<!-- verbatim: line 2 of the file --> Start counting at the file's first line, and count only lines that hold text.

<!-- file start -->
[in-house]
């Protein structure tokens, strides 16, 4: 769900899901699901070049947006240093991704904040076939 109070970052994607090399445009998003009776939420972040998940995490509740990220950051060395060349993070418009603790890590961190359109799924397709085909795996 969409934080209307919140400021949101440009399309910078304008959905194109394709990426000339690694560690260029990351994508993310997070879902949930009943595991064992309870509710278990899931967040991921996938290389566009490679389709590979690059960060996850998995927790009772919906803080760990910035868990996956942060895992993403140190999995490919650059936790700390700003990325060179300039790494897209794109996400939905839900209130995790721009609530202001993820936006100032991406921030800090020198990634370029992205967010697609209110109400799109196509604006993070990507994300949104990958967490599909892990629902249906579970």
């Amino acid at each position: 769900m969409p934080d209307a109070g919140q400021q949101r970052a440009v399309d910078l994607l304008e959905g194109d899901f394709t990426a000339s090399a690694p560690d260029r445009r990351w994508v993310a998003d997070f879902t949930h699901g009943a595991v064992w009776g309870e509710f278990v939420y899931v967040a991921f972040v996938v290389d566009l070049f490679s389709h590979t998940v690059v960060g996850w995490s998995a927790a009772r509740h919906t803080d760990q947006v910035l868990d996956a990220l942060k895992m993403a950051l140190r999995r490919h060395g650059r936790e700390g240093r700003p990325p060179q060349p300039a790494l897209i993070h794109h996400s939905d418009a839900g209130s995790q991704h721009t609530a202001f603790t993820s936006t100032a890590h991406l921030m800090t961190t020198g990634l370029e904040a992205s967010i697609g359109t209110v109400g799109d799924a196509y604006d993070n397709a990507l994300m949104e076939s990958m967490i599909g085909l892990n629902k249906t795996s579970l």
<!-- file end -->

């Protein structure tokens, strides 16, 4: 769900899901699901070049947006240093991704904040076939 109070970052994607090399445009998003009776939420972040998940995490509740990220950051060395060349993070418009603790890590961190359109799924397709085909795996 969409934080209307919140400021949101440009399309910078304008959905194109394709990426000339690694560690260029990351994508993310997070879902949930009943595991064992309870509710278990899931967040991921996938290389566009490679389709590979690059960060996850998995927790009772919906803080760990910035868990996956942060895992993403140190999995490919650059936790700390700003990325060179300039790494897209794109996400939905839900209130995790721009609530202001993820936006100032991406921030800090020198990634370029992205967010697609209110109400799109196509604006993070990507994300949104990958967490599909892990629902249906579970």